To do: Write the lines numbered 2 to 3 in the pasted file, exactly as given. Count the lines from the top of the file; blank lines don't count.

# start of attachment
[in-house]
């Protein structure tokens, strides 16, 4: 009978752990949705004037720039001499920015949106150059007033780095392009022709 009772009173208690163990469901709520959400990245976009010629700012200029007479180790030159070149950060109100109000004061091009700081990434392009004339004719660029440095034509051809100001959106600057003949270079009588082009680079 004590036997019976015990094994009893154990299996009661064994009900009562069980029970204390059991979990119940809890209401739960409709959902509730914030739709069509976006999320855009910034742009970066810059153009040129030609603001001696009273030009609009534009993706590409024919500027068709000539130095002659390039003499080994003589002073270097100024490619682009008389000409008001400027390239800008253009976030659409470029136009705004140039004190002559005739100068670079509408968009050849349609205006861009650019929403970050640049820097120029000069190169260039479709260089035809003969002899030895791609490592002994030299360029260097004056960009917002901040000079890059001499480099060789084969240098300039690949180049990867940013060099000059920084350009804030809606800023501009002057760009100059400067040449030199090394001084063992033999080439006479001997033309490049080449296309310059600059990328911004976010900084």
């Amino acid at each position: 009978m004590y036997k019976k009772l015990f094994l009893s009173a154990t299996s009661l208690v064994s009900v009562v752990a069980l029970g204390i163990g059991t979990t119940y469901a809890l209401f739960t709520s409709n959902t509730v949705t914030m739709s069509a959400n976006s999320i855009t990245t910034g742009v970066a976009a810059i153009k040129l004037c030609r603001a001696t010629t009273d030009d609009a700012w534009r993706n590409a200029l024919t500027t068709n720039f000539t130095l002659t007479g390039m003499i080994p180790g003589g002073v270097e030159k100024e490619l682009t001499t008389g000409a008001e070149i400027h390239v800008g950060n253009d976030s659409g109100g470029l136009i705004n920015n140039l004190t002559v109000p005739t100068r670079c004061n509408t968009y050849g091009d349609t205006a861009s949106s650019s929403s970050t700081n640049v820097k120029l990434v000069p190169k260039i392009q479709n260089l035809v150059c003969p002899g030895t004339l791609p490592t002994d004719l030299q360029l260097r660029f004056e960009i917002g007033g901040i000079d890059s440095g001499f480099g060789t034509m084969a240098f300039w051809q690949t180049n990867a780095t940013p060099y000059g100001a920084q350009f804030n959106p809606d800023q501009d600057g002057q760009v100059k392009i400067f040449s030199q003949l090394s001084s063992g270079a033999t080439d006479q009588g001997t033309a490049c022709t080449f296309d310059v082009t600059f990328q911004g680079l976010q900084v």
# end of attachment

């Protein structure tokens, strides 16, 4: 009978752990949705004037720039001499920015949106150059007033780095392009022709 009772009173208690163990469901709520959400990245976009010629700012200029007479180790030159070149950060109100109000004061091009700081990434392009004339004719660029440095034509051809100001959106600057003949270079009588082009680079 004590036997019976015990094994009893154990299996009661064994009900009562069980029970204390059991979990119940809890209401739960409709959902509730914030739709069509976006999320855009910034742009970066810059153009040129030609603001001696009273030009609009534009993706590409024919500027068709000539130095002659390039003499080994003589002073270097100024490619682009008389000409008001400027390239800008253009976030659409470029136009705004140039004190002559005739100068670079509408968009050849349609205006861009650019929403970050640049820097120029000069190169260039479709260089035809003969002899030895791609490592002994030299360029260097004056960009917002901040000079890059001499480099060789084969240098300039690949180049990867940013060099000059920084350009804030809606800023501009002057760009100059400067040449030199090394001084063992033999080439006479001997033309490049080449296309310059600059990328911004976010900084």
């Amino acid at each position: 009978m004590y036997k019976k009772l015990f094994l009893s009173a154990t299996s009661l208690v064994s009900v009562v752990a069980l029970g204390i163990g059991t979990t119940y469901a809890l209401f739960t709520s409709n959902t509730v949705t914030m739709s069509a959400n976006s999320i855009t990245t910034g742009v970066a976009a810059i153009k040129l004037c030609r603001a001696t010629t009273d030009d609009a700012w534009r993706n590409a200029l024919t500027t068709n720039f000539t130095l002659t007479g390039m003499i080994p180790g003589g002073v270097e030159k100024e490619l682009t001499t008389g000409a008001e070149i400027h390239v800008g950060n253009d976030s659409g109100g470029l136009i705004n920015n140039l004190t002559v109000p005739t100068r670079c004061n509408t968009y050849g091009d349609t205006a861009s949106s650019s929403s970050t700081n640049v820097k120029l990434v000069p190169k260039i392009q479709n260089l035809v150059c003969p002899g030895t004339l791609p490592t002994d004719l030299q360029l260097r660029f004056e960009i917002g007033g901040i000079d890059s440095g001499f480099g060789t034509m084969a240098f300039w051809q690949t180049n990867a780095t940013p060099y000059g100001a920084q350009f804030n959106p809606d800023q501009d600057g002057q760009v100059k392009i400067f040449s030199q003949l090394s001084s063992g270079a033999t080439d006479q009588g001997t033309a490049c022709t080449f296309d310059v082009t600059f990328q911004g680079l976010q900084v």